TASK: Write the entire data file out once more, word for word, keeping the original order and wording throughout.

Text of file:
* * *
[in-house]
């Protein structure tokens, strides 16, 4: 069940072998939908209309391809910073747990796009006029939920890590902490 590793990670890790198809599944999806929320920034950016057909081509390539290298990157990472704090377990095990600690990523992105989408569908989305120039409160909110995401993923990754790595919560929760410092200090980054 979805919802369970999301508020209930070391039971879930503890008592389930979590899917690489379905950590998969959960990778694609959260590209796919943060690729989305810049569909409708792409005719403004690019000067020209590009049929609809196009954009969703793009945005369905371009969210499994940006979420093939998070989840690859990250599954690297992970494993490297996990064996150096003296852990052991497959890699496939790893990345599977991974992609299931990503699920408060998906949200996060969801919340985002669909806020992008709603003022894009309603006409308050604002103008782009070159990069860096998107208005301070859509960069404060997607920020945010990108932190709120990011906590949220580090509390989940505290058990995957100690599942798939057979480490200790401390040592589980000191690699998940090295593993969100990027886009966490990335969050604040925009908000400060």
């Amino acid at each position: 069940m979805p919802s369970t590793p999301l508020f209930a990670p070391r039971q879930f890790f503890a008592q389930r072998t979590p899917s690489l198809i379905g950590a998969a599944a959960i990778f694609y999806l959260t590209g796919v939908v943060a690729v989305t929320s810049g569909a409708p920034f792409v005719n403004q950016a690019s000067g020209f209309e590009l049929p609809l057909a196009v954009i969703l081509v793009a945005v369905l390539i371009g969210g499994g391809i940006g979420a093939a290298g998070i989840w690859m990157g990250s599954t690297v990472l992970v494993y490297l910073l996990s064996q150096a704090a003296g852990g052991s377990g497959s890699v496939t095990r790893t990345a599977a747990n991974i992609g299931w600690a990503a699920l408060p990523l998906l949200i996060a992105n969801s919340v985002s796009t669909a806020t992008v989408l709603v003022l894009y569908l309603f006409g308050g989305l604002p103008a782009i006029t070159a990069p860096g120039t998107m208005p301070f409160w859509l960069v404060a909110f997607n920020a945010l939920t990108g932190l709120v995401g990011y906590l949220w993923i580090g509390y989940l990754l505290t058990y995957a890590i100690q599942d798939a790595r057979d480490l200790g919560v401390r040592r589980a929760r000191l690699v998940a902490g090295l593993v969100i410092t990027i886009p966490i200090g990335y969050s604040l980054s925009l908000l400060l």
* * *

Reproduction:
[in-house]
């Protein structure tokens, strides 16, 4: 069940072998939908209309391809910073747990796009006029939920890590902490 590793990670890790198809599944999806929320920034950016057909081509390539290298990157990472704090377990095990600690990523992105989408569908989305120039409160909110995401993923990754790595919560929760410092200090980054 979805919802369970999301508020209930070391039971879930503890008592389930979590899917690489379905950590998969959960990778694609959260590209796919943060690729989305810049569909409708792409005719403004690019000067020209590009049929609809196009954009969703793009945005369905371009969210499994940006979420093939998070989840690859990250599954690297992970494993490297996990064996150096003296852990052991497959890699496939790893990345599977991974992609299931990503699920408060998906949200996060969801919340985002669909806020992008709603003022894009309603006409308050604002103008782009070159990069860096998107208005301070859509960069404060997607920020945010990108932190709120990011906590949220580090509390989940505290058990995957100690599942798939057979480490200790401390040592589980000191690699998940090295593993969100990027886009966490990335969050604040925009908000400060």
């Amino acid at each position: 069940m979805p919802s369970t590793p999301l508020f209930a990670p070391r039971q879930f890790f503890a008592q389930r072998t979590p899917s690489l198809i379905g950590a998969a599944a959960i990778f694609y999806l959260t590209g796919v939908v943060a690729v989305t929320s810049g569909a409708p920034f792409v005719n403004q950016a690019s000067g020209f209309e590009l049929p609809l057909a196009v954009i969703l081509v793009a945005v369905l390539i371009g969210g499994g391809i940006g979420a093939a290298g998070i989840w690859m990157g990250s599954t690297v990472l992970v494993y490297l910073l996990s064996q150096a704090a003296g852990g052991s377990g497959s890699v496939t095990r790893t990345a599977a747990n991974i992609g299931w600690a990503a699920l408060p990523l998906l949200i996060a992105n969801s919340v985002s796009t669909a806020t992008v989408l709603v003022l894009y569908l309603f006409g308050g989305l604002p103008a782009i006029t070159a990069p860096g120039t998107m208005p301070f409160w859509l960069v404060a909110f997607n920020a945010l939920t990108g932190l709120v995401g990011y906590l949220w993923i580090g509390y989940l990754l505290t058990y995957a890590i100690q599942d798939a790595r057979d480490l200790g919560v401390r040592r589980a929760r000191l690699v998940a902490g090295l593993v969100i410092t990027i886009p966490i200090g990335y969050s604040l980054s925009l908000l400060l």